After a day’s delay due to bad weather, a partially reusable version of SpaceX’s Falcon 9V1.1 (dubbed the Falcon 9V1.1R) lifted off from the Cape Canaveral Air Station in Florida at 2010 GMT on 14 April 2015. Aboard was the Dragon CRS-6 on its NASA-paid-for commercial mission to deliver cargo to the International Space Station (ISS) including some live mice and, on ESA Italian astronaut Samantha Cristoforetti’s request, an Espresso coffee maker, later nicknamed ISSpresso.
Also on the flight as part of Dragon CRS-6’s cargo was the 3U-cubesat spacecraft Arkyd 3-R, which will be testing key technologies for the Arkyd-100 asteroid survey mission. In addition, it was carrying 14 3u-Cubesat-class spacecraft, part of the Flock 1E Earth observation constellation for PlanetLabs (Cosmogia Inc.), which will be released from the ISS. Also aboard was a test spacecraft called Centennial-1 carrying an imaging payload for the US Air Force Research Laboratory.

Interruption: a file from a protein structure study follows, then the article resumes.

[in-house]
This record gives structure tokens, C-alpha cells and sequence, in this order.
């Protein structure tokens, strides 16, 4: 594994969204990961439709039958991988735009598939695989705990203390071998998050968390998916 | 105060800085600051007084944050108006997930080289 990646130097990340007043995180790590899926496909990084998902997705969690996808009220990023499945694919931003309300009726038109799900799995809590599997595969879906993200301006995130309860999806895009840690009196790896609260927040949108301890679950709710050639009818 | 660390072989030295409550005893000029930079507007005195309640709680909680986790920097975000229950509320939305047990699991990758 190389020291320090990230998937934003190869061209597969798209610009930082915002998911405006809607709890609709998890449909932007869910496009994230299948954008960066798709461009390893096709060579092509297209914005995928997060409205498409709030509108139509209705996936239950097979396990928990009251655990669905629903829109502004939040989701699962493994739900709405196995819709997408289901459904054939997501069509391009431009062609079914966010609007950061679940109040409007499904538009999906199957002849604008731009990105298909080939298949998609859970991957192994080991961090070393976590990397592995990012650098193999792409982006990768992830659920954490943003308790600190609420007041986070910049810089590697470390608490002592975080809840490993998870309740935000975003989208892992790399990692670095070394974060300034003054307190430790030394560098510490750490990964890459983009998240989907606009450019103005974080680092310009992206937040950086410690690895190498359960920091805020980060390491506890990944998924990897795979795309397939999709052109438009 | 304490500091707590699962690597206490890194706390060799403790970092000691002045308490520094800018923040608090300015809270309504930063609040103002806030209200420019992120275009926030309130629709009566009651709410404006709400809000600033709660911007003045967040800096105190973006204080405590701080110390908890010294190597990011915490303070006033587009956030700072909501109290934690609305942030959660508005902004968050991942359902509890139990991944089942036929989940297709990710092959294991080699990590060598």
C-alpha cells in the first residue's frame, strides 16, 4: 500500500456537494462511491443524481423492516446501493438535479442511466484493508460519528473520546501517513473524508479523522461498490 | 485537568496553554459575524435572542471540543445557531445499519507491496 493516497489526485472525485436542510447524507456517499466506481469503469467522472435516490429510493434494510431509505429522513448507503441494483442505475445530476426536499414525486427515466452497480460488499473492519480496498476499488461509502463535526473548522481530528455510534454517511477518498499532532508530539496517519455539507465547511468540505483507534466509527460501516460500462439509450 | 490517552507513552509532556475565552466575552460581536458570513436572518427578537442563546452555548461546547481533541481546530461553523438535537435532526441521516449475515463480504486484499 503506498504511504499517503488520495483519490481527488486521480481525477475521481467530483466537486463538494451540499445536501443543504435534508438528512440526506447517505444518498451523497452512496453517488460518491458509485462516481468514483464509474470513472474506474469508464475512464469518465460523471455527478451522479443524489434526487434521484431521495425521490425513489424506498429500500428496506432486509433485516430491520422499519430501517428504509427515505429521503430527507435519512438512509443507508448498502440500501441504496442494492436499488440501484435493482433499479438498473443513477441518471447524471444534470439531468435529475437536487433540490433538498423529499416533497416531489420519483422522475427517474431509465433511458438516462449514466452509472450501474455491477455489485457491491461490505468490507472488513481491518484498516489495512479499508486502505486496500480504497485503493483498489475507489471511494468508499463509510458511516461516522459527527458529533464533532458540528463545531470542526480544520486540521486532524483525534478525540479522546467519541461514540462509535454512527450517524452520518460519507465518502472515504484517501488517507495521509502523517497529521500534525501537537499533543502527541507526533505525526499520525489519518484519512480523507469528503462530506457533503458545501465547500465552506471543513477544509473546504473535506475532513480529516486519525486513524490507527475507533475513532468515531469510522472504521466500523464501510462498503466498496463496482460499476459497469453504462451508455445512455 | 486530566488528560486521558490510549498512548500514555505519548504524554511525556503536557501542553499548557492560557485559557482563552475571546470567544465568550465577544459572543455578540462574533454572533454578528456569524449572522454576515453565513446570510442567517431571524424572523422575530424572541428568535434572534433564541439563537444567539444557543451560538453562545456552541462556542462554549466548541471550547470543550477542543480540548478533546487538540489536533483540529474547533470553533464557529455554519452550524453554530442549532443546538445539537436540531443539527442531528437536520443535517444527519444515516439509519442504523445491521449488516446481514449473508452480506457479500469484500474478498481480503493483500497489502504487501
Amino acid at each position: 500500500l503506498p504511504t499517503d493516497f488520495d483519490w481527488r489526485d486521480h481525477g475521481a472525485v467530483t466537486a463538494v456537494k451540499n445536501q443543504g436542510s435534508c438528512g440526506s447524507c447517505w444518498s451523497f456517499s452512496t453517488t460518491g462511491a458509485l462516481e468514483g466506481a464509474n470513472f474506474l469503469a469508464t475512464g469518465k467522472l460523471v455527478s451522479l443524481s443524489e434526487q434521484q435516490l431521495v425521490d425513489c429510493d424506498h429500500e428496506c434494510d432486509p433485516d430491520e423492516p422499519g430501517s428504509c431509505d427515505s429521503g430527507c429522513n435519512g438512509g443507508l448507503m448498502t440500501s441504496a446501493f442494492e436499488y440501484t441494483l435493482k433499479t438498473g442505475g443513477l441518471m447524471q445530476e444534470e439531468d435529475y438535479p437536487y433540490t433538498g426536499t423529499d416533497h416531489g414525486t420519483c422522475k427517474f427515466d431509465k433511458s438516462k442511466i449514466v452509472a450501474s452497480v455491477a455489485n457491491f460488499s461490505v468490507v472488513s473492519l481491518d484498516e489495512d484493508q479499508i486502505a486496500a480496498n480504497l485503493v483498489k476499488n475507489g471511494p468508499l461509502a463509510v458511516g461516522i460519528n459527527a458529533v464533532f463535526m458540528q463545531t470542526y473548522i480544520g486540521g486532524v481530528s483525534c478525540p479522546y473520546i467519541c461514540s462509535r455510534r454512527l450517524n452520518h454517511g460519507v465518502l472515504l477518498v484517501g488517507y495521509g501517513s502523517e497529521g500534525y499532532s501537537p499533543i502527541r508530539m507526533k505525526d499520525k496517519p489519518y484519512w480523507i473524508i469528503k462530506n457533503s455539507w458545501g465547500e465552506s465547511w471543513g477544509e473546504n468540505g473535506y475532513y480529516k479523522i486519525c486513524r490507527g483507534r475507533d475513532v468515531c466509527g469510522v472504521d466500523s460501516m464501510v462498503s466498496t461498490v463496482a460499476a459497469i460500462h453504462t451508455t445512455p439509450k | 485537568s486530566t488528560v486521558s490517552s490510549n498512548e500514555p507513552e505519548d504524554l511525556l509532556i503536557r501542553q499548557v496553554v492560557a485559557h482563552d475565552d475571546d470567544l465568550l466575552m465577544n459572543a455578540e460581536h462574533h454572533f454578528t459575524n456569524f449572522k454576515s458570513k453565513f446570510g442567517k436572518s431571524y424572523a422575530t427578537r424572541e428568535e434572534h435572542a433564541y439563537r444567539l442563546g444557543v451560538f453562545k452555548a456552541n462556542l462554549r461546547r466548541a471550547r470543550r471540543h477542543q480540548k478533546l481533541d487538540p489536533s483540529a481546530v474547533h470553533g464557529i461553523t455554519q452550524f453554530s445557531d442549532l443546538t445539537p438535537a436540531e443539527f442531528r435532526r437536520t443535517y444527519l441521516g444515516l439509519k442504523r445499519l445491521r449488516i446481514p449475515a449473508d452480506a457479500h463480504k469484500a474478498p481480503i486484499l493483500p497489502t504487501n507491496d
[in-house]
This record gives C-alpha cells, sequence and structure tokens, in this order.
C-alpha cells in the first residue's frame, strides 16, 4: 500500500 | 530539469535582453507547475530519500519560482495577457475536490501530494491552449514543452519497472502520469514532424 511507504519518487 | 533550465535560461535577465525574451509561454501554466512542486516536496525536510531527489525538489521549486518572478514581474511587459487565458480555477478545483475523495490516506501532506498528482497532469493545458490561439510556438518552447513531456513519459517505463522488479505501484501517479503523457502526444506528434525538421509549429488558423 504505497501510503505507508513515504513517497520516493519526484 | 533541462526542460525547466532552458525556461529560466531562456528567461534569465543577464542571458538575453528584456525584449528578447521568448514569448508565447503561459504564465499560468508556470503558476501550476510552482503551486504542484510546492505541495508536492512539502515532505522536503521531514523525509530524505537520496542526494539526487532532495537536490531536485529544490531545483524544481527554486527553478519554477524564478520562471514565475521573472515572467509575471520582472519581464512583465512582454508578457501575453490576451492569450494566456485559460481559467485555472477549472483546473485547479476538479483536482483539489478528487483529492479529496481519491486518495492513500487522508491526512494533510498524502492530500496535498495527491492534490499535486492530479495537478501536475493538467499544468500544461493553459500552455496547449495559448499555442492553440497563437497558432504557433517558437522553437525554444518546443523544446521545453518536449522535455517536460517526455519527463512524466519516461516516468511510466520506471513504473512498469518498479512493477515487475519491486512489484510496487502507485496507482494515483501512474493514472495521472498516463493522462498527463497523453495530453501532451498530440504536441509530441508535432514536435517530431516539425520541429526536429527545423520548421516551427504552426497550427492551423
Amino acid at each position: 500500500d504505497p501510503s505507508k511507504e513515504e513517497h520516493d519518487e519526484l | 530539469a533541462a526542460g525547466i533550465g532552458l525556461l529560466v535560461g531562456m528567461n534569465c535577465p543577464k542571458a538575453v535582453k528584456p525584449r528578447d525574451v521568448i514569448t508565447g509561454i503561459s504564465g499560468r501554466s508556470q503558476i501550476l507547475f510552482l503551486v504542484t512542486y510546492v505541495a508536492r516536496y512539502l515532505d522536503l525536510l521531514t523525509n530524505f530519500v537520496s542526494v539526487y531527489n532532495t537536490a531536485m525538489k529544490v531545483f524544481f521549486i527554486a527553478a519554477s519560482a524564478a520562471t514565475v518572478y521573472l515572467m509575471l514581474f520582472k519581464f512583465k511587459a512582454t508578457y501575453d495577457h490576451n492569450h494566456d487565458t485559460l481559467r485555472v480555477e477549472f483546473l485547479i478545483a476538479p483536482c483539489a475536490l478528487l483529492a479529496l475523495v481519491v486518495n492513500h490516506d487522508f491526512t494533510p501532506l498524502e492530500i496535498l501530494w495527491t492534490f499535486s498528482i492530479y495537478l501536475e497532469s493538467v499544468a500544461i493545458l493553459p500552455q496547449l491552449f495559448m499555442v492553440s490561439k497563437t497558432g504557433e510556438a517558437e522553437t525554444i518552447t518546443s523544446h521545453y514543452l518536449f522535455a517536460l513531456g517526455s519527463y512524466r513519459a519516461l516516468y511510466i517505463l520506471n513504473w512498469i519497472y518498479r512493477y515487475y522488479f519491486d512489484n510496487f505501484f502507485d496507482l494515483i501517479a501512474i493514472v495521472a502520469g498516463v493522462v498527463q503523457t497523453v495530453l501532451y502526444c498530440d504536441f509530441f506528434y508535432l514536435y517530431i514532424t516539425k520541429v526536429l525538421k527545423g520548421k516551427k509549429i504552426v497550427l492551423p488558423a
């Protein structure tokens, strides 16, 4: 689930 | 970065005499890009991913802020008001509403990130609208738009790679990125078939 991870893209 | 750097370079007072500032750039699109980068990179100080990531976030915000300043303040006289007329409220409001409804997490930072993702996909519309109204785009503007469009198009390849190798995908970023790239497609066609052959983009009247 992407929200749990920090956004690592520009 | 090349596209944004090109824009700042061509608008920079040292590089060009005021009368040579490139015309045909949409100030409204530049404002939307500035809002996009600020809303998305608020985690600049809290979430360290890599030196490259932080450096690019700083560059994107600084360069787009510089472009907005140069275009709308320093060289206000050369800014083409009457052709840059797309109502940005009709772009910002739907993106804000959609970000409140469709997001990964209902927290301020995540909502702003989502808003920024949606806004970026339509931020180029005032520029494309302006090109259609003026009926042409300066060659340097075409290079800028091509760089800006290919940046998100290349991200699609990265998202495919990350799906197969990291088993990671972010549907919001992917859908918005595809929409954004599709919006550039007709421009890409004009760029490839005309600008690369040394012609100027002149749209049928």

Dragon CRS-,with its cargo of spacecraft, was captured by robot arm at 1055 GMT on 17 April 2015 and subsequently berthed at the ISS Harmony module at 1329 GMT. (All times supplied by NASA via Jonathan McDowell.)
The launch also included another test flight of the reusable first stage which was supposed to make a powered approach and landing onto a landing pad vessel down range in the Atlantic. Unfortunately, just as the previous landing attempt had ended in a crash failure, so did this one, with the stage too badly damaged in the subsequent explosion to be used again.
Video footage shows that the stage appeared to approach too fast, ramping up its thrust too late to keep it fully controllable and upright. Although a touch down was achieved, the stage still had lateral motion and, after wobbling, it fell onto its side in a fiery explosion. The faulty landing was blamed on a sticking throttle valve, which reduced its response time.
Comment by David Todd: While this landing attempt of a reusable first stage was a second explosive failure, it was, once again, a close-run thing and it seems likely that the next attempt will work. If it can then repeat this on every mission, SpaceX will have a hugely competitive cost advantage.